From 1946 to 1970 is a time that modern Americans look upon as the modern golden age. Jobs were plenty, productivity was high and America was recovering nicely from World War II and the Great Depression. We were also in the middle of a baby boom, a population explosion that gave rise to counterculture that followed. The ‘baby boomers’ are still referred to as this monolithic age group that changed the face of America. Most baby boomers recall their childhood through rose tinted lenses and if you were white, middle-class, you were alright. It was a time in history where everyone and everything knew its place, no one to disrupt the social order.
Well, Matthew Weiner blew that notion out of the water for us with show Mad Men which begun in 1960. Housewives were not happy to just be housewives. The only jobs available to women were secretarial and clerical work which opened women up to all sorts to sexual harassment. We today take for granted our much more civilized office culture, at least between the genders. Women in the workplace in the 1960s were groped, petted and basically molested on a continual basis. The only women that were left alone were women of a certain age where they were no longer attractive to men anymore. If a woman wasn’t being groped or petted, she’s being told how to dress, to hike up her skirt, to take down the neckline as though she were some circus act.
The men, however, on the surface look like they are having a grand old time at work, where drinking begins at noon and ends into the wee hours of the night, but they face incredible pressures to succeed to provide for their families. Married women didn’t work then and so it was up to the man to bring home the bacon. So the pressure to stay on top of your profession is relentless. It’s created this scenario where husband and wives though share the same roof but are living parallel lives. The wives are bored to death with the minutia of domesticity and the husbands are under constant stress and anxiety to perform at work. And the children are stuck somewhere in the middle, existing between two unhappy parents, suffering from benign neglect.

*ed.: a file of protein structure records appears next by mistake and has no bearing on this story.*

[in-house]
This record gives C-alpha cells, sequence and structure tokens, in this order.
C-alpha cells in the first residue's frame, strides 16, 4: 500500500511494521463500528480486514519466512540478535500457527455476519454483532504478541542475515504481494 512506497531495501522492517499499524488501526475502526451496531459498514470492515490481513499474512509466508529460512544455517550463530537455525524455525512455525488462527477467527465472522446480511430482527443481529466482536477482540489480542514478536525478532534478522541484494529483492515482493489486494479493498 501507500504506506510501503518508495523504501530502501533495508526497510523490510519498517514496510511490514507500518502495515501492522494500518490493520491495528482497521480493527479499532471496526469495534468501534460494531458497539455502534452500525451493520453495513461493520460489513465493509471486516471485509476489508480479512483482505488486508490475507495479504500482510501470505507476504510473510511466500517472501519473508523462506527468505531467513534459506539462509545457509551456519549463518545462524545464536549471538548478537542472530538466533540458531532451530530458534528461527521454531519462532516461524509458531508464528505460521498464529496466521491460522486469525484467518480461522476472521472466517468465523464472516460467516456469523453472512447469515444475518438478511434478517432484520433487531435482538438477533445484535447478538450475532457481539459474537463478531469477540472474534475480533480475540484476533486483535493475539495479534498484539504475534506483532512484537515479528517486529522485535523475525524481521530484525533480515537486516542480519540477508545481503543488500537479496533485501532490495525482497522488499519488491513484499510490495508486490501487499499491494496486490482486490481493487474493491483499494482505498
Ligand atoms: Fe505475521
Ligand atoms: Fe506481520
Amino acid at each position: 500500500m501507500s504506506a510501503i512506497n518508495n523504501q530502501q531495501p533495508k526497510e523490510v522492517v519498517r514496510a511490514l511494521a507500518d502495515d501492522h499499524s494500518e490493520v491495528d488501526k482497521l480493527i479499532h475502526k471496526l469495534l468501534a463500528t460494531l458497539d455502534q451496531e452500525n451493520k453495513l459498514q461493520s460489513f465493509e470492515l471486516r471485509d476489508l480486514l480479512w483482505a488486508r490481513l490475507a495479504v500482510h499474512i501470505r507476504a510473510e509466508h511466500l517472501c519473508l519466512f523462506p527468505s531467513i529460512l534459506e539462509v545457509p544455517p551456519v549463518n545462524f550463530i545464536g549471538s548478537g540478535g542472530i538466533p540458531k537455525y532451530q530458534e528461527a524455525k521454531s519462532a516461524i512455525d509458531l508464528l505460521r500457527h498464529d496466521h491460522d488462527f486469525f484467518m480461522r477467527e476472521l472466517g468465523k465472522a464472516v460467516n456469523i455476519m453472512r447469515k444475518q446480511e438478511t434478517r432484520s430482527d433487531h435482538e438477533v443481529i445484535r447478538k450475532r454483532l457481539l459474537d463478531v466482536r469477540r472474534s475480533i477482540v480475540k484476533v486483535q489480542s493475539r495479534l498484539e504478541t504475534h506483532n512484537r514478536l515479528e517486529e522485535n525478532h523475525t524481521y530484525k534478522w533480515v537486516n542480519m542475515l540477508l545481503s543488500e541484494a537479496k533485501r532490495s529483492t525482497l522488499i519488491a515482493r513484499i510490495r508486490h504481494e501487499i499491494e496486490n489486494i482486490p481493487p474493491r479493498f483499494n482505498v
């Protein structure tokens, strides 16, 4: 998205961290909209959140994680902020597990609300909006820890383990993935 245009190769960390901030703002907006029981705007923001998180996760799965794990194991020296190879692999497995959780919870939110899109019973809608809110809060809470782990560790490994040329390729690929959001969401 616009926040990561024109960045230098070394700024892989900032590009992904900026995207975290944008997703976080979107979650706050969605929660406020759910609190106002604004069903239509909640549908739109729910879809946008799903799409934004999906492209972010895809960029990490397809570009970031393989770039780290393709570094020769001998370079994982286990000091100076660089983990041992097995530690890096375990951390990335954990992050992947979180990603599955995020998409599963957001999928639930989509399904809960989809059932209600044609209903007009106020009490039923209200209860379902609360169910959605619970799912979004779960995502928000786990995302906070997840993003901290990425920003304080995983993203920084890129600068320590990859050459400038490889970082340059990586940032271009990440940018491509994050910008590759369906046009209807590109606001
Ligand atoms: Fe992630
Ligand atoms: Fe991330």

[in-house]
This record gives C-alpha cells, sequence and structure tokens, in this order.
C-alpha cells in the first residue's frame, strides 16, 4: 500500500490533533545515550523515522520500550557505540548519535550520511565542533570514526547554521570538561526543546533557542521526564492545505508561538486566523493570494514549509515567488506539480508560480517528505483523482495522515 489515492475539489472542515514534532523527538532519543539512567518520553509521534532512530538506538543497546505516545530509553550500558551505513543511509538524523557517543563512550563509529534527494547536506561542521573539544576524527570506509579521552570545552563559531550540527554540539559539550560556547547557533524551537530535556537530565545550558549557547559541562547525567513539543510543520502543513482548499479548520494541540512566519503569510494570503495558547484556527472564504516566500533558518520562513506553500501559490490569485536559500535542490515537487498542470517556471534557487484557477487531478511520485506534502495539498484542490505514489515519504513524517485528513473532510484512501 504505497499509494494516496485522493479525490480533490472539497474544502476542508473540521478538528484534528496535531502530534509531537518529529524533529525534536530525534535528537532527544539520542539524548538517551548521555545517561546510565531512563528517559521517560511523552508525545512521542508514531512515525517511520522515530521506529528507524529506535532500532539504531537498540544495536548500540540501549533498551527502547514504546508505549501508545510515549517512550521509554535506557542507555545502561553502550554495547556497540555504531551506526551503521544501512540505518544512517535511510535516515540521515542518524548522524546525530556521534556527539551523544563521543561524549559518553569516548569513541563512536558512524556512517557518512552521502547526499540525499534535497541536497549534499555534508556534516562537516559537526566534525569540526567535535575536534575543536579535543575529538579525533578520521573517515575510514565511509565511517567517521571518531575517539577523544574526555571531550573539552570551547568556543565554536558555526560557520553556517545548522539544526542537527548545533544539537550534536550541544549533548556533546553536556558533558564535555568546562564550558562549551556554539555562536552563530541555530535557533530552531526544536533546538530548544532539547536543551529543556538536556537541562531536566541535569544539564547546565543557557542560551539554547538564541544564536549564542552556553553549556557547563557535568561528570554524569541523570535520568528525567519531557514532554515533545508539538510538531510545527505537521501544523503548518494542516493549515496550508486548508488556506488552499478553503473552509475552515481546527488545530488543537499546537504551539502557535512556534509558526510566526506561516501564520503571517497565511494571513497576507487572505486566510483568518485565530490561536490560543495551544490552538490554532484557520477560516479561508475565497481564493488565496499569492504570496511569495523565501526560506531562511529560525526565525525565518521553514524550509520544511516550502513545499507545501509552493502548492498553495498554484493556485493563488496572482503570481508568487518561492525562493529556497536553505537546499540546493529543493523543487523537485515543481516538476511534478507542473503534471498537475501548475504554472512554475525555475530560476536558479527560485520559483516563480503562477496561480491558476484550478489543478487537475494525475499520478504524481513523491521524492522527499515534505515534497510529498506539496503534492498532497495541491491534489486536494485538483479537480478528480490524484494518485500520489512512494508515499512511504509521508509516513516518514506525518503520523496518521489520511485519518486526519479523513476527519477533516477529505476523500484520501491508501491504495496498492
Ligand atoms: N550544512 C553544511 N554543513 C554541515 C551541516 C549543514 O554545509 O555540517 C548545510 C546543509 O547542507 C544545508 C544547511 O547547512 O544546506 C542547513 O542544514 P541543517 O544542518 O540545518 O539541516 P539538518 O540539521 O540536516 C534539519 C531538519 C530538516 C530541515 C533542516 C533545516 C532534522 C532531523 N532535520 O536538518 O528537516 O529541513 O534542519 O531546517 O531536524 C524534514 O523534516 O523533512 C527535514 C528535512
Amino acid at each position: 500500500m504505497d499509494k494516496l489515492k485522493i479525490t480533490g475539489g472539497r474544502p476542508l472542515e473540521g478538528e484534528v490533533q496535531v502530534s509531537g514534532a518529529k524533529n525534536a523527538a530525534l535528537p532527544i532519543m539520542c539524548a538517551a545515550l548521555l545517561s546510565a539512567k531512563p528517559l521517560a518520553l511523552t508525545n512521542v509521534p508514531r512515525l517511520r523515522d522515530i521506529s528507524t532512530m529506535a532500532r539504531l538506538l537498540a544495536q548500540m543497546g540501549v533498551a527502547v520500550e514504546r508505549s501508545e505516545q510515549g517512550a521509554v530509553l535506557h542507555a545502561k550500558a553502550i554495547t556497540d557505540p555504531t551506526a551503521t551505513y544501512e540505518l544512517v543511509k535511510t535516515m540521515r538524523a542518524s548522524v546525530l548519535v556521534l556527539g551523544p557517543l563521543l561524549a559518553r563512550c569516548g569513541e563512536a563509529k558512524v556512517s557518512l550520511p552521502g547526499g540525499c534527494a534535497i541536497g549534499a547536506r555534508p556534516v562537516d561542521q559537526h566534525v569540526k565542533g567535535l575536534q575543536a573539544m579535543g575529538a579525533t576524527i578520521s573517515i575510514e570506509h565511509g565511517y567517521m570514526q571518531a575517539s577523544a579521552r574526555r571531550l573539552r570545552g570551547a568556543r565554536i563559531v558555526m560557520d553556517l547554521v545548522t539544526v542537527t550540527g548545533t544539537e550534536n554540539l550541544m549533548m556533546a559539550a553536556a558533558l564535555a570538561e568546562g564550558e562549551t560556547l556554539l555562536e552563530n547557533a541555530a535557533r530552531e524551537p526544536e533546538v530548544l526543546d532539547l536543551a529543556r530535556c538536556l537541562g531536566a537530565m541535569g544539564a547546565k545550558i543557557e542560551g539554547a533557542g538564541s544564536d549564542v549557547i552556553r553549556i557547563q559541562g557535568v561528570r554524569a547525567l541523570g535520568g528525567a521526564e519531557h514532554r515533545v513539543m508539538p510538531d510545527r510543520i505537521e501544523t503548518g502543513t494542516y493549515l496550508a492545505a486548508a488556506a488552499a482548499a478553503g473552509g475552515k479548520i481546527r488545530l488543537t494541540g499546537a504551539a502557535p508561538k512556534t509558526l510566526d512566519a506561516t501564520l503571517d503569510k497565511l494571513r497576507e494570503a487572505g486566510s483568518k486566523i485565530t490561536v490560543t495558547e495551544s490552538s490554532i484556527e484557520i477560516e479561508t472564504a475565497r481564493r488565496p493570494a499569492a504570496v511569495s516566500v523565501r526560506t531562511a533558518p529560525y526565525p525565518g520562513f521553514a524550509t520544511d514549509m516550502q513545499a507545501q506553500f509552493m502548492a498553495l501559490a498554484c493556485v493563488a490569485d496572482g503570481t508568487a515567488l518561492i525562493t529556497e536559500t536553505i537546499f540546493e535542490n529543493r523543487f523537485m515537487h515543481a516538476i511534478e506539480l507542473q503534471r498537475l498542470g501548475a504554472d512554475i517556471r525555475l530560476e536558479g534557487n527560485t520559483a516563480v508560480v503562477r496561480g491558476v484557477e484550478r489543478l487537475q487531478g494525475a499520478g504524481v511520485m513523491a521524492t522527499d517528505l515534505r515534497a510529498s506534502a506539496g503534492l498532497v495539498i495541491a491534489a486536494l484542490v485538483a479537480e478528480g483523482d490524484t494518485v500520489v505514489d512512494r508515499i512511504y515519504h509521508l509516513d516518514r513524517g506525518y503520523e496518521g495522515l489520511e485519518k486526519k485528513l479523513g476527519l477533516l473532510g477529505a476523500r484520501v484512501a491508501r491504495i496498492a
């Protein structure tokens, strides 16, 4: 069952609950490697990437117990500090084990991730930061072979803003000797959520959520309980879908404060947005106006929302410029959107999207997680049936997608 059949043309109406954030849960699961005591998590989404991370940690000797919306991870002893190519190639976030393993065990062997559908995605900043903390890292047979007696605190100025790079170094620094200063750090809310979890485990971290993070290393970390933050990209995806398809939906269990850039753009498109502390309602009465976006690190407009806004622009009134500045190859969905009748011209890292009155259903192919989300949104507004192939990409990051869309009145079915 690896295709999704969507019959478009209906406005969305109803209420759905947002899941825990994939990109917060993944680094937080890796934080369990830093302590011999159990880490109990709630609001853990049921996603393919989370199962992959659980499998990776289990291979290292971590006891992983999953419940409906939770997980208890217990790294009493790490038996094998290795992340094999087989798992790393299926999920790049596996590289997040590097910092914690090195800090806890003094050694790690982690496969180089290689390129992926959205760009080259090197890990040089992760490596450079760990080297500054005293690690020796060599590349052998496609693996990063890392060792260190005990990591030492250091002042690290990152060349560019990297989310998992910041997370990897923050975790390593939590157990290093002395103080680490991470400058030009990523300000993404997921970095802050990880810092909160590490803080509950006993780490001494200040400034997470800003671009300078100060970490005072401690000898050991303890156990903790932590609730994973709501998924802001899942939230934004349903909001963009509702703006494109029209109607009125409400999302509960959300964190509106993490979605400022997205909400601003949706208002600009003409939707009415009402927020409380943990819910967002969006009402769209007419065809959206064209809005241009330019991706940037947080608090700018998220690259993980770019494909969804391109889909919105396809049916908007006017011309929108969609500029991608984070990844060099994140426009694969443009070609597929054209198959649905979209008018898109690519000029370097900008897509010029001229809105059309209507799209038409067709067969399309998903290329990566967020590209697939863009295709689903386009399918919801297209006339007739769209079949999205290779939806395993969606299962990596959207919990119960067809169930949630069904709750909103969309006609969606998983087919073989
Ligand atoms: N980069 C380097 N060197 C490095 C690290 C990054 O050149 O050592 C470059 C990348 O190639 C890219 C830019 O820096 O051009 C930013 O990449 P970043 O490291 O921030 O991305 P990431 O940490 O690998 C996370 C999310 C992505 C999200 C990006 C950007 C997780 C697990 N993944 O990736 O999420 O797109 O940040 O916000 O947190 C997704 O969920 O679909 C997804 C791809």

Mad Men showed that people are just people, regardless of what era they are from. The frustrations, unhappiness, successes and triumphs are the same. There was no golden age. The so-called economic golden age only applied to white men, women and all other minorities did not benefit from the economic boom of the 50’s and 60’s. One thing that was glaringly obvious was the lack of black people in important positions besides the janitorial staff, elevator operator and secretary. The secretary was promoted to head of HR by Joan Harris and that was about it. Sterling Cooper didn’t bother to sign companies that catered to black people and they treat Jewish people like they are from outer space. The believed that Jewish people sell stuff just to each other and they get Jewish ad agencies to represent them, so when Rachel Menken wanted to make an appointment to take tje department store Menken’s to the next level, they were confused. They even paid some guy to be ‘David Cohen’ from the art department to sit in on the meeting. The whole thing was a farce. Though that didn’t stop Don Draper from having an affair with Rachel Menken, when Don Draper asked Rachel about Israel and how to advertise Israeli tourism, she told him to ‘crack open a book’ once in awhile and wondered aloud if she was the only Jewish person he knew.
Watching the show also made me grateful. Grateful that I am Gen X and that the women that came before me had to endure this type of indignity so that I didn’t have to. But I am most grateful to Matthew Weiner for putting an end to the nostalgia of the ‘Mad Men’ period, because when you dissect it and look closer, there is nothing nostalgic or sentimental about it.